What would Boise State-San Diego State week be without some thoughts from Bronco Nation’s favorite coach, the Aztecs’ Rocky Long? There’s a story in the San Diego Union-Tribune aimed, it appears, at stirring the pot for Saturday night’s game, headlined: “Boise State remains the national name in matchup with No. 19 Aztecs.” San Diego State is playing the “no-respect” card. “If you go past the Rocky Mountains, they know who Boise State is and they don’t know who the rest of us are,” Long said. “So that makes sense. Those people associate our league with Boise because of history.”
The next subject was Long’s declaration that there’s no “Boise State mystique” after the Broncos beat the Aztecs on that nine-degree night on the blue turf in 2014. “I said that a couple years back because I was making sure everybody knew,” Long said. “Honestly, in our league, I don’t think anybody sees that anymore. Two years ago, they lost three league games. Last year, they lost two. So I don’t think anybody in our league sees that anymore, but everybody past the Rocky Mountains sees that.”
San Diego State is one of only seven undefeated teams left in the country, and Boise State looks to be the biggest test the Aztecs have remaining on their schedule. A New Year’s Six bowl is coming into view. At 6-0, SDSU is, as they’re saying down there, “halfway to history,” The Aztecs’ No. 18 position in the Coaches Poll is the highest ranking for the program in 40 years. With the good comes the speculation, as in, can San Diego State hang onto Long? The resignation of Gary Andersen last week at Oregon State got the water cooler talk going. Some suggested that Long would wait for the UCLA job to come open. “That is people that don’t understand the situation,” Long said. “There’s no way any of those places are going to hire a 67-year-old man.” Besides, he said, “I’m very content where I am.”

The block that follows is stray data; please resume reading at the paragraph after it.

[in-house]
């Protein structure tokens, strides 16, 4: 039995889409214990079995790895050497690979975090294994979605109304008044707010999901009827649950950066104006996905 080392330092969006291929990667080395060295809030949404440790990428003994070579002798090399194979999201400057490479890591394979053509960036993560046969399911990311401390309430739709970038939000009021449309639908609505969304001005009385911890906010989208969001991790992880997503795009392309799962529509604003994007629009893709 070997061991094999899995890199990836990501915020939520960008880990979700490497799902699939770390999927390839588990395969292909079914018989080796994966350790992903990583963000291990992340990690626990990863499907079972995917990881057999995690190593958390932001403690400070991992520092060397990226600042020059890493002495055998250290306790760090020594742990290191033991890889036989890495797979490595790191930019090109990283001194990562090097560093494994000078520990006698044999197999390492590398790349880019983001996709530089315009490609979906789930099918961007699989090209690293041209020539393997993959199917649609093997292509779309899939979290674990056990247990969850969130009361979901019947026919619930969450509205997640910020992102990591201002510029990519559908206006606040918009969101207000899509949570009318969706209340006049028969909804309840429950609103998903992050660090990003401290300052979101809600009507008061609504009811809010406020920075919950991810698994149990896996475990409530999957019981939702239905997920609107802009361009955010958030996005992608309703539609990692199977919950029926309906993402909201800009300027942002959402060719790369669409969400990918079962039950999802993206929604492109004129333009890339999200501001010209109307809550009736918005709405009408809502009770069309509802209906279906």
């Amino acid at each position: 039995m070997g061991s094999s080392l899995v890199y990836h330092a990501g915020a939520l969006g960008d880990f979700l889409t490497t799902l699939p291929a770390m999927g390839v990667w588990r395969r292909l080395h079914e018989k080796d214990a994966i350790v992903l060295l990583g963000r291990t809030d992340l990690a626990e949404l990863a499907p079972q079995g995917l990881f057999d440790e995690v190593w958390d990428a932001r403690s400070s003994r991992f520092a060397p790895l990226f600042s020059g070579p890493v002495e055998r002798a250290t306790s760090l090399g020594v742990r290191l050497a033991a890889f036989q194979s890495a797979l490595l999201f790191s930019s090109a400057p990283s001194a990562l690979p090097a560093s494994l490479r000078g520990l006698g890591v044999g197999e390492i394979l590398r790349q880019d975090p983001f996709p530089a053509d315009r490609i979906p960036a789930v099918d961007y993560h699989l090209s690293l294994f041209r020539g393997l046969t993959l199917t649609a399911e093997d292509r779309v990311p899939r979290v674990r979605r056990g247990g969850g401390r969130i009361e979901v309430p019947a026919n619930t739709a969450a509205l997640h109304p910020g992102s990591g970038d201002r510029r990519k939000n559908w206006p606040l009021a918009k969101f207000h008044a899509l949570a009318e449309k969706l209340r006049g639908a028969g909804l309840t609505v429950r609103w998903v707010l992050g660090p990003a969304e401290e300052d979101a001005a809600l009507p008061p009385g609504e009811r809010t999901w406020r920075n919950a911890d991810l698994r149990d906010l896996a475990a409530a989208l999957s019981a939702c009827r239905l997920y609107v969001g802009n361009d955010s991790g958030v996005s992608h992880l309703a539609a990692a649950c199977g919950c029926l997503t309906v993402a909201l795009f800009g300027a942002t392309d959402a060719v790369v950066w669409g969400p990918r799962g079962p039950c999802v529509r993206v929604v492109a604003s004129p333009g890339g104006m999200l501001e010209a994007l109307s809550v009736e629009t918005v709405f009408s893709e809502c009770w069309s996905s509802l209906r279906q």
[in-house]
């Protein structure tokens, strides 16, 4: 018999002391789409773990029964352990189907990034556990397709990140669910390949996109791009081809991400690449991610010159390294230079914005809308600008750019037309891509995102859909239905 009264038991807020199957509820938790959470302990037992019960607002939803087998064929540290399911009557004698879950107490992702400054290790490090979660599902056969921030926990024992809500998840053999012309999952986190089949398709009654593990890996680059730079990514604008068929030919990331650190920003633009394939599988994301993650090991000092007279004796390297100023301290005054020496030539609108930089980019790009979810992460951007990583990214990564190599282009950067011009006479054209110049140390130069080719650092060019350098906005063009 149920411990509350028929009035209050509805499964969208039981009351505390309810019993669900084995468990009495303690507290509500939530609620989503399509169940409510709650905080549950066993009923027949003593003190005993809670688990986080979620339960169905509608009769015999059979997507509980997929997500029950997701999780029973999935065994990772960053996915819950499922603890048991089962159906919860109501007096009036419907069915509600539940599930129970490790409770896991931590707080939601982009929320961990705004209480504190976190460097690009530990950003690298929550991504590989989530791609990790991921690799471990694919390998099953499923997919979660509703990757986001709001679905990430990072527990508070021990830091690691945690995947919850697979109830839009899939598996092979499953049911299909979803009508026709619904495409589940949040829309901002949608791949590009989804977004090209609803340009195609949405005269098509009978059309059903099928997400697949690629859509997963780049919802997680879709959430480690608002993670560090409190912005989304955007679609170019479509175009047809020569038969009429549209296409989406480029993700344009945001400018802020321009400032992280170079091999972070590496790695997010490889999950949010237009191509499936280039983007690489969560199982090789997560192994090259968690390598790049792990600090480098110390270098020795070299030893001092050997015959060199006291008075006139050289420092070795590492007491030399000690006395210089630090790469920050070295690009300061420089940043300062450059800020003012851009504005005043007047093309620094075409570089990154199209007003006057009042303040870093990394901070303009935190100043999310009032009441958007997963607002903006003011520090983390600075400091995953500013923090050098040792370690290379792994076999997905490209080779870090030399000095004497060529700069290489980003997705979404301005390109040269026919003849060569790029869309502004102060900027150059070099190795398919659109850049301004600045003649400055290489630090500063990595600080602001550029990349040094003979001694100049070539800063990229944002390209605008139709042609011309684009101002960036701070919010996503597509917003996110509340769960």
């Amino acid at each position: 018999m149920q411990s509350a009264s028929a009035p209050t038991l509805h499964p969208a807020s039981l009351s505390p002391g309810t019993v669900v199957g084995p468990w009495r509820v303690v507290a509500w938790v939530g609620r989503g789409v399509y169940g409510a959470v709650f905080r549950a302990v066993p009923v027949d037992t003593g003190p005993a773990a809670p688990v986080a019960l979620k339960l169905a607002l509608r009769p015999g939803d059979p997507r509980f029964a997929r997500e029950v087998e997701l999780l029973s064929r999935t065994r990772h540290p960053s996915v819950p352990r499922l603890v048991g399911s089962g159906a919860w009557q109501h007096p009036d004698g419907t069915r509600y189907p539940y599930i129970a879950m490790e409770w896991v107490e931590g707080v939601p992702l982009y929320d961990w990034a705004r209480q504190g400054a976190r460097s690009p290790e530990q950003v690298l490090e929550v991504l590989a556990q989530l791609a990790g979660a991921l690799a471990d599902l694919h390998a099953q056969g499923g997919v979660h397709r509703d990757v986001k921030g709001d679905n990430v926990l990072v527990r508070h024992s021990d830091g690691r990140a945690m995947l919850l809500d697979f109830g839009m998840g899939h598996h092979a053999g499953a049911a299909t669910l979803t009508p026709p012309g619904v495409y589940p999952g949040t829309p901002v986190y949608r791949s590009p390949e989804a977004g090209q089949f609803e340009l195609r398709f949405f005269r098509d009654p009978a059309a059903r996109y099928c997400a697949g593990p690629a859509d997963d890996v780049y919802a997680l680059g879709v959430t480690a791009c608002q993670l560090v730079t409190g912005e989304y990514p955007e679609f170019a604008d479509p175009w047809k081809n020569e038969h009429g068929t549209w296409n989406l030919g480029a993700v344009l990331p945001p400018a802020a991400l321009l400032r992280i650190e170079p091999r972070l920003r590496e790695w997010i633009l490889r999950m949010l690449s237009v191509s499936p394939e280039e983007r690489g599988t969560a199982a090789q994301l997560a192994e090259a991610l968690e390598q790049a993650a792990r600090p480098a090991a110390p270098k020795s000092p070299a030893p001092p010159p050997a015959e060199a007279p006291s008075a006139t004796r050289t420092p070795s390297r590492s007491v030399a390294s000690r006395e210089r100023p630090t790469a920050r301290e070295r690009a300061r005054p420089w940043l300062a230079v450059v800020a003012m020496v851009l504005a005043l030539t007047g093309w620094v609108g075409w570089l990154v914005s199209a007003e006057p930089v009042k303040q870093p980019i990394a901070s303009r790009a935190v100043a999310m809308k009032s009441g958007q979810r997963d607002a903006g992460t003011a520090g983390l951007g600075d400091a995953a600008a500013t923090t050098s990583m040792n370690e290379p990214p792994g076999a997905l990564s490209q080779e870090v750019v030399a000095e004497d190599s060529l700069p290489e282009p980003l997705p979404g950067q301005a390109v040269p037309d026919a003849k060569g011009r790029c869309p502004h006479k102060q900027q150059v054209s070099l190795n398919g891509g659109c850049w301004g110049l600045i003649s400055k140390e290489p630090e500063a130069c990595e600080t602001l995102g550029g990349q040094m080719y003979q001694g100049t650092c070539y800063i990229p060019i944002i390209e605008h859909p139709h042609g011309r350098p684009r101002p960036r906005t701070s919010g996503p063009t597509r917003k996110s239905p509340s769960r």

There was an interesting dynamic in the young Boise State secondary last week. First, Avery Williams got the start at cornerback in place of Reid Harrison-Ducros at BYU. Then, Kekoa Nawahine established himself as the anchor of the group with his 51-yard interception return. The best glimpse of the future, however, may have come from Kekaula Kaniho, the true freshman safety from Kahuku, HI. Kaniho’s the one that forced what should have been a BYU fumble in the first quarter (the official review, for some reason, didn’t agree). He later delivered a big hit on a tackle-for-loss midway through the third quarter when the game was still in doubt. There’s sure to be a pick in Kaniho’s future. He was Hawaii’s prep Defensive Player of the Year last season after returning interceptions for touchdowns in five straight games.
BYU offensive coordinator Ty Detmer says Eagle High grad Tanner Mangum will start at quarterback Saturday at Mississippi State. You’d have to think, however, that Mangum is just one big SEC hit from landing on the sidelines, so the Cougars have been getting true freshman Joe Critchlow ready this week as well. It was Critchlow whose redshirt year was burned with just over two minutes left in last Friday’s 24-7 loss to Boise State. “We didn’t play him at the end to waste a year for him,” said Detmer. “That was a time in the game where it felt like we could get him in, get him some reps and get some game time because it’s been a while for him. Let him get that feel and the juices flowing and be ready for the next time.” Next time very well could be in Starkville.